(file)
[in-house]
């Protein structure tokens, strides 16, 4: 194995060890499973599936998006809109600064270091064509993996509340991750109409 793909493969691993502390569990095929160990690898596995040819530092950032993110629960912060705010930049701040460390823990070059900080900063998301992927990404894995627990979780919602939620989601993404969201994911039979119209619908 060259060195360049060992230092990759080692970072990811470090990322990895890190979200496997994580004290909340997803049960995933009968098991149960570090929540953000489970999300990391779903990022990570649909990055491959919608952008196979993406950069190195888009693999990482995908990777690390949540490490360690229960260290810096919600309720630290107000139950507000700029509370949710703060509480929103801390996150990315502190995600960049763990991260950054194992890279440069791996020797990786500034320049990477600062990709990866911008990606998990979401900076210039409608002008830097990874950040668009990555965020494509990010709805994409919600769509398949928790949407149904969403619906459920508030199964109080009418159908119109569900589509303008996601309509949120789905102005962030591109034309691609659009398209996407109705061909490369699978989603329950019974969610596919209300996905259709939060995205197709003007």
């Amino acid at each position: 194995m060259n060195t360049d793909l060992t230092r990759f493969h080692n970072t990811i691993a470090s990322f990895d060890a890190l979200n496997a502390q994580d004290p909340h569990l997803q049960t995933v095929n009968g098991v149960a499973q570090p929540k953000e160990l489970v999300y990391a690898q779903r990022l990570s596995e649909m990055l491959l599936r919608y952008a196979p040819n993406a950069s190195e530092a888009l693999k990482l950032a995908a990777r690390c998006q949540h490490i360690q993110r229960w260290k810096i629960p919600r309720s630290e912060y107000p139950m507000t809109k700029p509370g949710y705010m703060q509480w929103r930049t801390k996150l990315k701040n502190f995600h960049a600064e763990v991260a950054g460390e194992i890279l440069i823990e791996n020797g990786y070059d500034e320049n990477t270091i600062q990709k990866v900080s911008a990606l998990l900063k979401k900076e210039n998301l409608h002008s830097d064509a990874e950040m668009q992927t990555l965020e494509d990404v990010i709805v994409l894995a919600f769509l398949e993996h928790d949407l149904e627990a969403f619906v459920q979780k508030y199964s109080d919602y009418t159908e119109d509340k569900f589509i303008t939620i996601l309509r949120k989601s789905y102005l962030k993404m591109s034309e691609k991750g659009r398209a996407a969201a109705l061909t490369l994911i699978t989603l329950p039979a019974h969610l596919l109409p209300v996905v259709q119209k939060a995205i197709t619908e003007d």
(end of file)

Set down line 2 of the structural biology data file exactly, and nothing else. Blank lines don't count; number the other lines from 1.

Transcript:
């Protein structure tokens, strides 16, 4: 194995060890499973599936998006809109600064270091064509993996509340991750109409 793909493969691993502390569990095929160990690898596995040819530092950032993110629960912060705010930049701040460390823990070059900080900063998301992927990404894995627990979780919602939620989601993404969201994911039979119209619908 060259060195360049060992230092990759080692970072990811470090990322990895890190979200496997994580004290909340997803049960995933009968098991149960570090929540953000489970999300990391779903990022990570649909990055491959919608952008196979993406950069190195888009693999990482995908990777690390949540490490360690229960260290810096919600309720630290107000139950507000700029509370949710703060509480929103801390996150990315502190995600960049763990991260950054194992890279440069791996020797990786500034320049990477600062990709990866911008990606998990979401900076210039409608002008830097990874950040668009990555965020494509990010709805994409919600769509398949928790949407149904969403619906459920508030199964109080009418159908119109569900589509303008996601309509949120789905102005962030591109034309691609659009398209996407109705061909490369699978989603329950019974969610596919209300996905259709939060995205197709003007």